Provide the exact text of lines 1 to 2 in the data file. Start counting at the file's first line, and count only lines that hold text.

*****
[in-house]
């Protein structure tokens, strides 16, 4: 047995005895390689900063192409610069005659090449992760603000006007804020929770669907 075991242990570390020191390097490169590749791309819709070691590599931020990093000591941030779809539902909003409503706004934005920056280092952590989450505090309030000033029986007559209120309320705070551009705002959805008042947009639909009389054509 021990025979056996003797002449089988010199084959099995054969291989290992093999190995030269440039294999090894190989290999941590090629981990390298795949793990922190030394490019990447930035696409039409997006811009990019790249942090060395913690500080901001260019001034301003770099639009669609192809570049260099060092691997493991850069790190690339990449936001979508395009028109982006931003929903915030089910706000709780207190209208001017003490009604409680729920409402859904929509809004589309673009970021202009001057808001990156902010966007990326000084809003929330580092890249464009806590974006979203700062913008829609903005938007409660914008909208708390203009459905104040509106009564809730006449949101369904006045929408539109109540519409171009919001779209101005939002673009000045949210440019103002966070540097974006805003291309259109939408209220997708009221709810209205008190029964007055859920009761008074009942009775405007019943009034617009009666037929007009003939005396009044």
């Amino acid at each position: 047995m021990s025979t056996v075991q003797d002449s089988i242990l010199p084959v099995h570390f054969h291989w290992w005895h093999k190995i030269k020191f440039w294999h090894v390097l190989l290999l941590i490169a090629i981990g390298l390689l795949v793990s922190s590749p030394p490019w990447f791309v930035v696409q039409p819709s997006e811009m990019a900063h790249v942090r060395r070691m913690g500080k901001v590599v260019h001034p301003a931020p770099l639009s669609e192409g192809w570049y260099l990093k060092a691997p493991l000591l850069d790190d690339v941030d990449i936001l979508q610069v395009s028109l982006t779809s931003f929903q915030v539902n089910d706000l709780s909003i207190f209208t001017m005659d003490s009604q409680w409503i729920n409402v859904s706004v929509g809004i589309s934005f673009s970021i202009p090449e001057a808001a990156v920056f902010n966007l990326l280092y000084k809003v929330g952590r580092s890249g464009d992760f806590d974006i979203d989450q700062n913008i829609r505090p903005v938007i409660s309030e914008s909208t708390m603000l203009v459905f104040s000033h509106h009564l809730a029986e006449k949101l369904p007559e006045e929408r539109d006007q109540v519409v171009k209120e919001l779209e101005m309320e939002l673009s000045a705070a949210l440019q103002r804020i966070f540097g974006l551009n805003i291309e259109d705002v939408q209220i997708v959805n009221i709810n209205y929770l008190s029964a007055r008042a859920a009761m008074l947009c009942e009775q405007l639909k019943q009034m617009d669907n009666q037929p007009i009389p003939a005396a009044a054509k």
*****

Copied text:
[in-house]
């Protein structure tokens, strides 16, 4: 047995005895390689900063192409610069005659090449992760603000006007804020929770669907 075991242990570390020191390097490169590749791309819709070691590599931020990093000591941030779809539902909003409503706004934005920056280092952590989450505090309030000033029986007559209120309320705070551009705002959805008042947009639909009389054509 021990025979056996003797002449089988010199084959099995054969291989290992093999190995030269440039294999090894190989290999941590090629981990390298795949793990922190030394490019990447930035696409039409997006811009990019790249942090060395913690500080901001260019001034301003770099639009669609192809570049260099060092691997493991850069790190690339990449936001979508395009028109982006931003929903915030089910706000709780207190209208001017003490009604409680729920409402859904929509809004589309673009970021202009001057808001990156902010966007990326000084809003929330580092890249464009806590974006979203700062913008829609903005938007409660914008909208708390203009459905104040509106009564809730006449949101369904006045929408539109109540519409171009919001779209101005939002673009000045949210440019103002966070540097974006805003291309259109939408209220997708009221709810209205008190029964007055859920009761008074009942009775405007019943009034617009009666037929007009003939005396009044």